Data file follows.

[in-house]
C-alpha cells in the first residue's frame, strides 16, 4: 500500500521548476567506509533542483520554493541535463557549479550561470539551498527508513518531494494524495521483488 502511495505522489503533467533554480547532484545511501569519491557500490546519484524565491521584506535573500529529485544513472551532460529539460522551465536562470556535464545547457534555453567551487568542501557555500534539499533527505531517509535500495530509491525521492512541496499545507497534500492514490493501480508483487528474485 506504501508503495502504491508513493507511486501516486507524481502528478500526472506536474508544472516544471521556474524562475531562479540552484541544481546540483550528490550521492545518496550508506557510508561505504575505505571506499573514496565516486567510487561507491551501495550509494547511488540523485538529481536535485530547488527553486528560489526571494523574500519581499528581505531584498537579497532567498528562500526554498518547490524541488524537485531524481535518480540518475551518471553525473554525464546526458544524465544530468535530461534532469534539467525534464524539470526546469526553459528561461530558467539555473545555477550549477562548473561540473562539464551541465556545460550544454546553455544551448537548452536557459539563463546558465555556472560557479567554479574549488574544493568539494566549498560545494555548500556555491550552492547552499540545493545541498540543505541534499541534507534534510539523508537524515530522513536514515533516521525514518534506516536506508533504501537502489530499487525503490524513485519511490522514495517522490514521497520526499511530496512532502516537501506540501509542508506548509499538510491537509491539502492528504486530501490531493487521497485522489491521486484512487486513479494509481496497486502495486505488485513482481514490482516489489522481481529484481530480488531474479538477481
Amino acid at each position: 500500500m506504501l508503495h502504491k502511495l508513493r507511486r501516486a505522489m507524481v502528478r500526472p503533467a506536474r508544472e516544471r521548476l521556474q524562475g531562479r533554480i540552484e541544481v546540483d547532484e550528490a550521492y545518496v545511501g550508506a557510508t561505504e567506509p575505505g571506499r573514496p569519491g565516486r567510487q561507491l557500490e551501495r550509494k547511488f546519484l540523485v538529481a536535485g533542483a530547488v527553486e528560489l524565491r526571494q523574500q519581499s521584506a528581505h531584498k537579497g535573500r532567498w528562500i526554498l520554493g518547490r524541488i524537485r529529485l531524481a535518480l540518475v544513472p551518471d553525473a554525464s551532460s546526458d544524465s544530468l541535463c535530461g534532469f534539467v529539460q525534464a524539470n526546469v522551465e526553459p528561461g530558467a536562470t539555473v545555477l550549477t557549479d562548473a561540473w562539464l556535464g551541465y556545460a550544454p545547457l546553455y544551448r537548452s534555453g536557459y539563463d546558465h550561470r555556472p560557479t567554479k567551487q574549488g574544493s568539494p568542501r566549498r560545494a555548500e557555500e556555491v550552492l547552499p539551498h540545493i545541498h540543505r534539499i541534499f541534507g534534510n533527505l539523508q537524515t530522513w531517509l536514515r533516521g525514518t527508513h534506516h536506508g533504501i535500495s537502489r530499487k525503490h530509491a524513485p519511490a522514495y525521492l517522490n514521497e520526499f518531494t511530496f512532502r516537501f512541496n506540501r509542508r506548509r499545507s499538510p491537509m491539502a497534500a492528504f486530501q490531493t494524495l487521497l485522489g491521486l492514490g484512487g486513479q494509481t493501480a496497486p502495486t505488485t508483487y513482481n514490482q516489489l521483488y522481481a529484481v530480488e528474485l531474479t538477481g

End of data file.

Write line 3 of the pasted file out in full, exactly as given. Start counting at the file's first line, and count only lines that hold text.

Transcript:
Amino acid at each position: 500500500m506504501l508503495h502504491k502511495l508513493r507511486r501516486a505522489m507524481v502528478r500526472p503533467a506536474r508544472e516544471r521548476l521556474q524562475g531562479r533554480i540552484e541544481v546540483d547532484e550528490a550521492y545518496v545511501g550508506a557510508t561505504e567506509p575505505g571506499r573514496p569519491g565516486r567510487q561507491l557500490e551501495r550509494k547511488f546519484l540523485v538529481a536535485g533542483a530547488v527553486e528560489l524565491r526571494q523574500q519581499s521584506a528581505h531584498k537579497g535573500r532567498w528562500i526554498l520554493g518547490r524541488i524537485r529529485l531524481a535518480l540518475v544513472p551518471d553525473a554525464s551532460s546526458d544524465s544530468l541535463c535530461g534532469f534539467v529539460q525534464a524539470n526546469v522551465e526553459p528561461g530558467a536562470t539555473v545555477l550549477t557549479d562548473a561540473w562539464l556535464g551541465y556545460a550544454p545547457l546553455y544551448r537548452s534555453g536557459y539563463d546558465h550561470r555556472p560557479t567554479k567551487q574549488g574544493s568539494p568542501r566549498r560545494a555548500e557555500e556555491v550552492l547552499p539551498h540545493i545541498h540543505r534539499i541534499f541534507g534534510n533527505l539523508q537524515t530522513w531517509l536514515r533516521g525514518t527508513h534506516h536506508g533504501i535500495s537502489r530499487k525503490h530509491a524513485p519511490a522514495y525521492l517522490n514521497e520526499f518531494t511530496f512532502r516537501f512541496n506540501r509542508r506548509r499545507s499538510p491537509m491539502a497534500a492528504f486530501q490531493t494524495l487521497l485522489g491521486l492514490g484512487g486513479q494509481t493501480a496497486p502495486t505488485t508483487y513482481n514490482q516489489l521483488y522481481a529484481v530480488e528474485l531474479t538477481g